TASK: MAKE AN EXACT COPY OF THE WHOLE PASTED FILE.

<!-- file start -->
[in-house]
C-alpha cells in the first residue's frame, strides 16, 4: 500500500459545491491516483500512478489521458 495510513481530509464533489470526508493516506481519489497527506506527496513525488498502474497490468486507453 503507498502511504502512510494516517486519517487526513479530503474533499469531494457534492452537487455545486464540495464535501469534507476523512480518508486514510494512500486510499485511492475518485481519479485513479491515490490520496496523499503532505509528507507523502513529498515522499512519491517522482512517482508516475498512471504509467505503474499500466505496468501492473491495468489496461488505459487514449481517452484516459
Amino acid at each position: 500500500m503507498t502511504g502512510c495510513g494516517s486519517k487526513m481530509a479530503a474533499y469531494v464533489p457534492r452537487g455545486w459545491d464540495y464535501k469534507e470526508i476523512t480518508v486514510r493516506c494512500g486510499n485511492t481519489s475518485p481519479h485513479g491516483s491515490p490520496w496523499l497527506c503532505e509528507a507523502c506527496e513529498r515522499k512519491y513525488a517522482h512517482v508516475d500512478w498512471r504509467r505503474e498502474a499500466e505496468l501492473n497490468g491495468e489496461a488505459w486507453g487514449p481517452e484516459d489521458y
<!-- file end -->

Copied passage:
[in-house]
C-alpha cells in the first residue's frame, strides 16, 4: 500500500459545491491516483500512478489521458 495510513481530509464533489470526508493516506481519489497527506506527496513525488498502474497490468486507453 503507498502511504502512510494516517486519517487526513479530503474533499469531494457534492452537487455545486464540495464535501469534507476523512480518508486514510494512500486510499485511492475518485481519479485513479491515490490520496496523499503532505509528507507523502513529498515522499512519491517522482512517482508516475498512471504509467505503474499500466505496468501492473491495468489496461488505459487514449481517452484516459
Amino acid at each position: 500500500m503507498t502511504g502512510c495510513g494516517s486519517k487526513m481530509a479530503a474533499y469531494v464533489p457534492r452537487g455545486w459545491d464540495y464535501k469534507e470526508i476523512t480518508v486514510r493516506c494512500g486510499n485511492t481519489s475518485p481519479h485513479g491516483s491515490p490520496w496523499l497527506c503532505e509528507a507523502c506527496e513529498r515522499k512519491y513525488a517522482h512517482v508516475d500512478w498512471r504509467r505503474e498502474a499500466e505496468l501492473n497490468g491495468e489496461a488505459w486507453g487514449p481517452e484516459d489521458y